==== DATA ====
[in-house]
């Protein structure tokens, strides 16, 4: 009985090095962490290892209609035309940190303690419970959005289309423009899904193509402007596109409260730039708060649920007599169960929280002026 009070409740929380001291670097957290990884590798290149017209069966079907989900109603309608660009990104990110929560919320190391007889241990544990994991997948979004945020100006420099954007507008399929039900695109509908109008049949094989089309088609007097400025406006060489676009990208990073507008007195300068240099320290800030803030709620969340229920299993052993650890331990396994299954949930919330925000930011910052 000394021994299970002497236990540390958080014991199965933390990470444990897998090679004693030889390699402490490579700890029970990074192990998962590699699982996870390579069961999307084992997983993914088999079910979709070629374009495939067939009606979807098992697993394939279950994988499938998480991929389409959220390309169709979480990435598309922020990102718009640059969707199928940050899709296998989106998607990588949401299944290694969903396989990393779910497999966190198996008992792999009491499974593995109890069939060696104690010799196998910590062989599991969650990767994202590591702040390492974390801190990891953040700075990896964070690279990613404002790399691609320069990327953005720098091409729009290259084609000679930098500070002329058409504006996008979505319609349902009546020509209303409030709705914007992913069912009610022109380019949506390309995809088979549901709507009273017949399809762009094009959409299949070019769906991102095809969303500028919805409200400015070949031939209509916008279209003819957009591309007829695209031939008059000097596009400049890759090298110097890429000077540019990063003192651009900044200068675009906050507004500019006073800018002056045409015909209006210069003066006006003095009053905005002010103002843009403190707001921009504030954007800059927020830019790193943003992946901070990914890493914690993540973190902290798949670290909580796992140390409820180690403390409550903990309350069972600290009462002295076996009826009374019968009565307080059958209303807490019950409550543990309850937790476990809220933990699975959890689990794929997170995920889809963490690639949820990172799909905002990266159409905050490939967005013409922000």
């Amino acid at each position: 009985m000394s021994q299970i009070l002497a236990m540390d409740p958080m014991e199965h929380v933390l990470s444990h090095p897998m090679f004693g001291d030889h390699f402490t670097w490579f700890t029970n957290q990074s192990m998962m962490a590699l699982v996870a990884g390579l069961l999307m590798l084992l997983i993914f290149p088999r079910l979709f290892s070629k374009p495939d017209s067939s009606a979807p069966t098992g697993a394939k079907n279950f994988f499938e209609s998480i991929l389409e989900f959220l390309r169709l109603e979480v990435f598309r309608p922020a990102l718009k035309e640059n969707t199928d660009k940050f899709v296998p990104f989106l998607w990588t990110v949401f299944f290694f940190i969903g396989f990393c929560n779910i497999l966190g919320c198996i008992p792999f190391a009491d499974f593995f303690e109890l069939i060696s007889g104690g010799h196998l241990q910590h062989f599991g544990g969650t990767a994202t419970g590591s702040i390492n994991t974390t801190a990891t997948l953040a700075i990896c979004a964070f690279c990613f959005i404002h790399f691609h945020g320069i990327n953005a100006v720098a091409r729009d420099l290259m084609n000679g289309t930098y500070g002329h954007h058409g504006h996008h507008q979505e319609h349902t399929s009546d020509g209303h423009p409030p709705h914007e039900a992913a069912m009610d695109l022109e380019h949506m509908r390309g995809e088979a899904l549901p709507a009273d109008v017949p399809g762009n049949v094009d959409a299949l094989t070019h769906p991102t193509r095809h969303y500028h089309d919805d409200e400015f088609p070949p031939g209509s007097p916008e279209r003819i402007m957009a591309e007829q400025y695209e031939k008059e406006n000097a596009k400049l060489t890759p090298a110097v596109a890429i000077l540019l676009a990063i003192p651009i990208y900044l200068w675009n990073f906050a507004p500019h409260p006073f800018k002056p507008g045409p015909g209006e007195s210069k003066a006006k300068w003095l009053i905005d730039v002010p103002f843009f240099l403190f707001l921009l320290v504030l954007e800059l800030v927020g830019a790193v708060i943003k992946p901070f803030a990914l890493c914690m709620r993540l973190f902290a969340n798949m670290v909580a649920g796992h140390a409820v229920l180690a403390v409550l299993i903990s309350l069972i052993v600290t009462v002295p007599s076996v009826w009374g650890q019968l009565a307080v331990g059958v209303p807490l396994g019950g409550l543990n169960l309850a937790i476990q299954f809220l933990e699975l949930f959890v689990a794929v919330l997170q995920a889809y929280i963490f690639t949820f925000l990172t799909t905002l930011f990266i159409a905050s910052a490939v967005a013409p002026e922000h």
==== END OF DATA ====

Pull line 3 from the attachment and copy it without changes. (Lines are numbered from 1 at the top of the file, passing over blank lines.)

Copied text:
């Amino acid at each position: 009985m000394s021994q299970i009070l002497a236990m540390d409740p958080m014991e199965h929380v933390l990470s444990h090095p897998m090679f004693g001291d030889h390699f402490t670097w490579f700890t029970n957290q990074s192990m998962m962490a590699l699982v996870a990884g390579l069961l999307m590798l084992l997983i993914f290149p088999r079910l979709f290892s070629k374009p495939d017209s067939s009606a979807p069966t098992g697993a394939k079907n279950f994988f499938e209609s998480i991929l389409e989900f959220l390309r169709l109603e979480v990435f598309r309608p922020a990102l718009k035309e640059n969707t199928d660009k940050f899709v296998p990104f989106l998607w990588t990110v949401f299944f290694f940190i969903g396989f990393c929560n779910i497999l966190g919320c198996i008992p792999f190391a009491d499974f593995f303690e109890l069939i060696s007889g104690g010799h196998l241990q910590h062989f599991g544990g969650t990767a994202t419970g590591s702040i390492n994991t974390t801190a990891t997948l953040a700075i990896c979004a964070f690279c990613f959005i404002h790399f691609h945020g320069i990327n953005a100006v720098a091409r729009d420099l290259m084609n000679g289309t930098y500070g002329h954007h058409g504006h996008h507008q979505e319609h349902t399929s009546d020509g209303h423009p409030p709705h914007e039900a992913a069912m009610d695109l022109e380019h949506m509908r390309g995809e088979a899904l549901p709507a009273d109008v017949p399809g762009n049949v094009d959409a299949l094989t070019h769906p991102t193509r095809h969303y500028h089309d919805d409200e400015f088609p070949p031939g209509s007097p916008e279209r003819i402007m957009a591309e007829q400025y695209e031939k008059e406006n000097a596009k400049l060489t890759p090298a110097v596109a890429i000077l540019l676009a990063i003192p651009i990208y900044l200068w675009n990073f906050a507004p500019h409260p006073f800018k002056p507008g045409p015909g209006e007195s210069k003066a006006k300068w003095l009053i905005d730039v002010p103002f843009f240099l403190f707001l921009l320290v504030l954007e800059l800030v927020g830019a790193v708060i943003k992946p901070f803030a990914l890493c914690m709620r993540l973190f902290a969340n798949m670290v909580a649920g796992h140390a409820v229920l180690a403390v409550l299993i903990s309350l069972i052993v600290t009462v002295p007599s076996v009826w009374g650890q019968l009565a307080v331990g059958v209303p807490l396994g019950g409550l543990n169960l309850a937790i476990q299954f809220l933990e699975l949930f959890v689990a794929v919330l997170q995920a889809y929280i963490f690639t949820f925000l990172t799909t905002l930011f990266i159409a905050s910052a490939v967005a013409p002026e922000h």